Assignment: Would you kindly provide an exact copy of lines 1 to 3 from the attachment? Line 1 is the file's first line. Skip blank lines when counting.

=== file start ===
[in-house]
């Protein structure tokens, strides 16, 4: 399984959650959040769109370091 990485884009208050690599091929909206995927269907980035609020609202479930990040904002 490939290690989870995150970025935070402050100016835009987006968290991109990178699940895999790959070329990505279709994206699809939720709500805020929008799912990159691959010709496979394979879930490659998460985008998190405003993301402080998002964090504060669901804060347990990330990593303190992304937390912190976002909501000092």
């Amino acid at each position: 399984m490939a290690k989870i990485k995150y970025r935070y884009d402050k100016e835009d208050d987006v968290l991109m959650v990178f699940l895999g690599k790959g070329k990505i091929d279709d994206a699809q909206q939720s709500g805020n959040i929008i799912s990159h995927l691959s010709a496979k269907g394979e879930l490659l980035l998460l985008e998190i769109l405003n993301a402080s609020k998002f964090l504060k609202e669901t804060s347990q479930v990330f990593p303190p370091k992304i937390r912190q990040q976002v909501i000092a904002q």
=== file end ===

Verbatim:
[in-house]
């Protein structure tokens, strides 16, 4: 399984959650959040769109370091 990485884009208050690599091929909206995927269907980035609020609202479930990040904002 490939290690989870995150970025935070402050100016835009987006968290991109990178699940895999790959070329990505279709994206699809939720709500805020929008799912990159691959010709496979394979879930490659998460985008998190405003993301402080998002964090504060669901804060347990990330990593303190992304937390912190976002909501000092």
């Amino acid at each position: 399984m490939a290690k989870i990485k995150y970025r935070y884009d402050k100016e835009d208050d987006v968290l991109m959650v990178f699940l895999g690599k790959g070329k990505i091929d279709d994206a699809q909206q939720s709500g805020n959040i929008i799912s990159h995927l691959s010709a496979k269907g394979e879930l490659l980035l998460l985008e998190i769109l405003n993301a402080s609020k998002f964090l504060k609202e669901t804060s347990q479930v990330f990593p303190p370091k992304i937390r912190q990040q976002v909501i000092a904002q």